Few customs connected with Christmas and native to the Island exist here to-day, as shown by Mr. Philip Ahier, B.Sc., in this article, the probability being that they were swept away at the Reformation, as in the case of Jersey folk songs and dances.
The celebration of Christmas after 1576 was very much frowned upon by the Calvinists and Huguenots, whose religious tenets were mainly of a kill-joy variety. It is quite likely that a repetition of this dreary, sombre spirit existed during the Commonwealth period, but after the days of William III and the coming of English soldiers there came a transformation.
As far as can be ascertained from the few scanty resources at our disposal, the children in any parish on Christmas Eve would call on their wealthy neighbours and “chant” the following words in Jersey-French: “Noué, Noué; man Noué si vouos pliaît!” Here we have the genesis of the modern Christmas boxes and Christmas carols, although these too go back to the early days of Christianity itself. I gather that this custom of “Man Noué” still exists in the parishes of St. Clement and St. John.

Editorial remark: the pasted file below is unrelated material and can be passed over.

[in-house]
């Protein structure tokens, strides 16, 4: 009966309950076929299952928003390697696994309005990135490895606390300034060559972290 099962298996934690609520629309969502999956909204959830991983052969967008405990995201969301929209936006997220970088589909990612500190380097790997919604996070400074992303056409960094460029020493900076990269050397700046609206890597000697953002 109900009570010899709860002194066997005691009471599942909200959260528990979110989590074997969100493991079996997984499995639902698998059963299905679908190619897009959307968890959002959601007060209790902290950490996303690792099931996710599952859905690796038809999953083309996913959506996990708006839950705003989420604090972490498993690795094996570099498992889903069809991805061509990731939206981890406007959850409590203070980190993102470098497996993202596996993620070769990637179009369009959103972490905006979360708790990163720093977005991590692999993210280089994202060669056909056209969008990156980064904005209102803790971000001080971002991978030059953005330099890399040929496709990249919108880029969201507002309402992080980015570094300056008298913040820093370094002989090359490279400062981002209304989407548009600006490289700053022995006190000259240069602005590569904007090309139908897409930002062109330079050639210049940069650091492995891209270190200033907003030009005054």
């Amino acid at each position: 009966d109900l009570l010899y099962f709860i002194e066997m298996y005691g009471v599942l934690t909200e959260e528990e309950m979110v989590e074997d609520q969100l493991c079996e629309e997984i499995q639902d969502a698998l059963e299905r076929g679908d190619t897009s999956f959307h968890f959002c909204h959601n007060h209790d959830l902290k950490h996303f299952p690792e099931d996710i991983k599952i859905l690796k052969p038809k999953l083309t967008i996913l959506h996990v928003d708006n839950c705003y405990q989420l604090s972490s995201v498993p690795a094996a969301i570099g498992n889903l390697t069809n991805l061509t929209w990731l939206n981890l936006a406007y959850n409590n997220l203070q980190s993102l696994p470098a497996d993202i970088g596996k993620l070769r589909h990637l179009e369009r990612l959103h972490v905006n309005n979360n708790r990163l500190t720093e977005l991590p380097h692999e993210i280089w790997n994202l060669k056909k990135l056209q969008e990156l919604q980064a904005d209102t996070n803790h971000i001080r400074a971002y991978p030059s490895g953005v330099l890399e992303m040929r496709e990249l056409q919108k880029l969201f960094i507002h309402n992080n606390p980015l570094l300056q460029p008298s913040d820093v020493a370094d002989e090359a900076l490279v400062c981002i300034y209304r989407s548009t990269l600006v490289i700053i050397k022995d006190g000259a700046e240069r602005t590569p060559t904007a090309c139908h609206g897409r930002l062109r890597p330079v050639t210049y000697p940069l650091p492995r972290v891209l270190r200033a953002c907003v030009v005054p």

In pagan times at the feast of Saturn, eating and drinking constituted an important feature. When the festival of Christmas replaced the pagan one, so we first meet with the same “pleasures of the table” being indulged in. In Elizabethan days, the principal midday items of the “menu” in Jersey were soup and salted pork, but this austerity was removed at Christmas by either fresh pork or fresh beef. It seems that turkeys were introduced to Jersey as 1620 and it is quite possible that the wealthier members of the community regaled themselves with this delicacy.
Evening Post 22/12/1954